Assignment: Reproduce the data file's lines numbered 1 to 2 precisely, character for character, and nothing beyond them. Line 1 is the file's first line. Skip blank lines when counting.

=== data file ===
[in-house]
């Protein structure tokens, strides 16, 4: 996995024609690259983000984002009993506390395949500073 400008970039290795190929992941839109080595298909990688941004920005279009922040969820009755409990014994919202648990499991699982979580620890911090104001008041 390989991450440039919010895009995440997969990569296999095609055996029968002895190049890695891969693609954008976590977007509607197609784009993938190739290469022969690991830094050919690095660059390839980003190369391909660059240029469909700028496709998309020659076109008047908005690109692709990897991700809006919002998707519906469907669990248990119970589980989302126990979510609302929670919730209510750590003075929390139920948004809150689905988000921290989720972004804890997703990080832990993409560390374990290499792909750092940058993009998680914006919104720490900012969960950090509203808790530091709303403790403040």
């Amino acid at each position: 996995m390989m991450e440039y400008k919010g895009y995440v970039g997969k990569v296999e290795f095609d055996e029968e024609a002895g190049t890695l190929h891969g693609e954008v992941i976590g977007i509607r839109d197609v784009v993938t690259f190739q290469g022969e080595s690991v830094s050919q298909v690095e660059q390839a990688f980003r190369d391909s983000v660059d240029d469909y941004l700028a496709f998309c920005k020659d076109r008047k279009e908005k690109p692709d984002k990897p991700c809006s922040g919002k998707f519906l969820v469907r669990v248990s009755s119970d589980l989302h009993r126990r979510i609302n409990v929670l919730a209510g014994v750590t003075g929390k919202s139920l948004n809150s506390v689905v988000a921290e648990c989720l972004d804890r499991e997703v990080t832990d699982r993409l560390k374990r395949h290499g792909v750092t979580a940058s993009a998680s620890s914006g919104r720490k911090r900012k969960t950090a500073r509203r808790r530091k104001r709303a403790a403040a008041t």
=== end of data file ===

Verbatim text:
[in-house]
């Protein structure tokens, strides 16, 4: 996995024609690259983000984002009993506390395949500073 400008970039290795190929992941839109080595298909990688941004920005279009922040969820009755409990014994919202648990499991699982979580620890911090104001008041 390989991450440039919010895009995440997969990569296999095609055996029968002895190049890695891969693609954008976590977007509607197609784009993938190739290469022969690991830094050919690095660059390839980003190369391909660059240029469909700028496709998309020659076109008047908005690109692709990897991700809006919002998707519906469907669990248990119970589980989302126990979510609302929670919730209510750590003075929390139920948004809150689905988000921290989720972004804890997703990080832990993409560390374990290499792909750092940058993009998680914006919104720490900012969960950090509203808790530091709303403790403040």